January 2004: DCMS gives their advanced approval, but as late as September, 2004 Telefilm hasn’t given theirs. ‘Telefilm is much more onerous in their review at the advanced ruling stage – it wants to see all of the agreement,’ says Debrah James, EPI’s business affairs manager. Because of her experience with treaty copros, James is coordinating the contracts for the entire project.
James is confident of approval, however, and production moves forward. Still, it’s a risky move. ‘You’re under contractual obligation to provide Canadian content certification at the end of production. If you don’t, the [Canadian] licensor can demand their license fee back,’ she explains. ‘International treaty coproductions are very tricky because you’re not 100% in control of ensuring you get Canadian content certification, so you put a lot of trust in your partner that they uphold their end of the bargain.’
Meanwhile, the broadcasters are still fine tuning drafts of their contracts. Since nothing is signed, they are prevented from releasing money. But, in an effort to balance the needs of business affairs with the commissioning process, Wag wins some cash advances and production proceeds.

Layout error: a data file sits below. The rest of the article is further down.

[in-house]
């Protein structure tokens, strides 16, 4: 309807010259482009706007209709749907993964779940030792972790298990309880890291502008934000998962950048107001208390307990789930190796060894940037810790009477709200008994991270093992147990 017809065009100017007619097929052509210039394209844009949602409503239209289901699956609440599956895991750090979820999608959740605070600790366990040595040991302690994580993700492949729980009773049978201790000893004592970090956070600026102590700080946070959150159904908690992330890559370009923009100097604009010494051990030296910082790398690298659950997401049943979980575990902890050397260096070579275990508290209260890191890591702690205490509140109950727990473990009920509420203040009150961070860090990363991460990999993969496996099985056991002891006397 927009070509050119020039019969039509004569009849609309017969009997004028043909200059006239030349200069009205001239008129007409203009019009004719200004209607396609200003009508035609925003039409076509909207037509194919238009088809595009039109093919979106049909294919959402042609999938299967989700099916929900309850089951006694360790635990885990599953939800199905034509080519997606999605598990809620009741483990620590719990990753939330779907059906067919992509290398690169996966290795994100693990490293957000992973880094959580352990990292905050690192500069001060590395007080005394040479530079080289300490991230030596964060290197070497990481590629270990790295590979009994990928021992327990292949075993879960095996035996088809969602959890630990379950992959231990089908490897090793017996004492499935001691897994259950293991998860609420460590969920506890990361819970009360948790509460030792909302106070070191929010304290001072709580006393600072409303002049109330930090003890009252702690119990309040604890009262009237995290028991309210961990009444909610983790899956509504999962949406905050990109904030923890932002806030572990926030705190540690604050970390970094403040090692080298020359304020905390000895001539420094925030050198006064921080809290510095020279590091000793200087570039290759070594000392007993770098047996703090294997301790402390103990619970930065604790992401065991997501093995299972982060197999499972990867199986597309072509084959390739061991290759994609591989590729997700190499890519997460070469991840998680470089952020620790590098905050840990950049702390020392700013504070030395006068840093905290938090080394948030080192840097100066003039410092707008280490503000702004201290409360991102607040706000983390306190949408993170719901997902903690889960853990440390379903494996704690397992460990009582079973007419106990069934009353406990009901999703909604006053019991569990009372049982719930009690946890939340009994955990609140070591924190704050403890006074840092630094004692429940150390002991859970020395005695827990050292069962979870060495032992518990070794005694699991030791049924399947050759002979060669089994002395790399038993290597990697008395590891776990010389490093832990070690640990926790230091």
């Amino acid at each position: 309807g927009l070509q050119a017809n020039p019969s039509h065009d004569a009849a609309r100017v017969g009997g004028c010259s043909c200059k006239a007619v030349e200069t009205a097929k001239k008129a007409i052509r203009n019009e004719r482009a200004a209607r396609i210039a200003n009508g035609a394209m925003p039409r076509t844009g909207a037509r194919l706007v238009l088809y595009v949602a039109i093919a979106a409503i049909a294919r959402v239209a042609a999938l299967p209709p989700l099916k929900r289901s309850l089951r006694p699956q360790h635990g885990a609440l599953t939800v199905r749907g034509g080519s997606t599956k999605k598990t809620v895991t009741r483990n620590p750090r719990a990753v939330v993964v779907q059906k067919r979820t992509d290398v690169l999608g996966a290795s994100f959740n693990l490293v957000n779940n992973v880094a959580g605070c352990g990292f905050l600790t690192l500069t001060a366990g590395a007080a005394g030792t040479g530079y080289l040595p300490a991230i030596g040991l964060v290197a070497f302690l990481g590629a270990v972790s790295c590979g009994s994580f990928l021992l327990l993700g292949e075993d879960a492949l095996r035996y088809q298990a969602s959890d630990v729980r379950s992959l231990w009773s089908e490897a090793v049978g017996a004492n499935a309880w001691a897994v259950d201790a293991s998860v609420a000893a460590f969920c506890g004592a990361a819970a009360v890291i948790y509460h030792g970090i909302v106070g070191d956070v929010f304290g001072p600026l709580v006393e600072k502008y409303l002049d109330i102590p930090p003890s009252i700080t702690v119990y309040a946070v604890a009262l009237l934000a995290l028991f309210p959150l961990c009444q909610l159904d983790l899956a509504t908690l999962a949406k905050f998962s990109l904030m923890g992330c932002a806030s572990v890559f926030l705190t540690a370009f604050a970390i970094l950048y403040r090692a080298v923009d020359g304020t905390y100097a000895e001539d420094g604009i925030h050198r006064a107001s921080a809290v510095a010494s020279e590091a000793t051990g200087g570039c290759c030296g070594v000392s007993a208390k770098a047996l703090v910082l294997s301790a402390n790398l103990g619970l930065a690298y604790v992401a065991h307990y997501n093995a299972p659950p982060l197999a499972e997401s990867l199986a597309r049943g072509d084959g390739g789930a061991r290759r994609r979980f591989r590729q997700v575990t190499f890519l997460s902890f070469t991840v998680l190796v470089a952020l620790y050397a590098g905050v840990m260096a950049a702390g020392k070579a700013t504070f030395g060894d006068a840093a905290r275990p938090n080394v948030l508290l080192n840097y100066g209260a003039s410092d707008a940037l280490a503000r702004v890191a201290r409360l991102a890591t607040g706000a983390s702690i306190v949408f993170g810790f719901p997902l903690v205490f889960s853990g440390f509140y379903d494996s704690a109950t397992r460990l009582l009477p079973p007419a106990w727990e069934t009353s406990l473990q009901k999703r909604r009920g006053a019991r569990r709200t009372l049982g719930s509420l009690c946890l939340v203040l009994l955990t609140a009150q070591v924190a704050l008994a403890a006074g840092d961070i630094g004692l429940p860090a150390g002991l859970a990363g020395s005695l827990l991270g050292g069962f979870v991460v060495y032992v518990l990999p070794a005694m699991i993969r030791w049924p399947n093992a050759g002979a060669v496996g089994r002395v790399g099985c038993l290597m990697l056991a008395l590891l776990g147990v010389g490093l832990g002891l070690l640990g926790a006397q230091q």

February 2004: Filming is scheduled to start in Toronto, but bad weather forces the crew to head straight to the U.S., which means extra flights. For two weeks, the production films up the West Coast, stopping at ucla and various research centers. ‘We made sure not to employ any Americans so that we didn’t have any third-country spend that people might frown at later on,’ notes Green.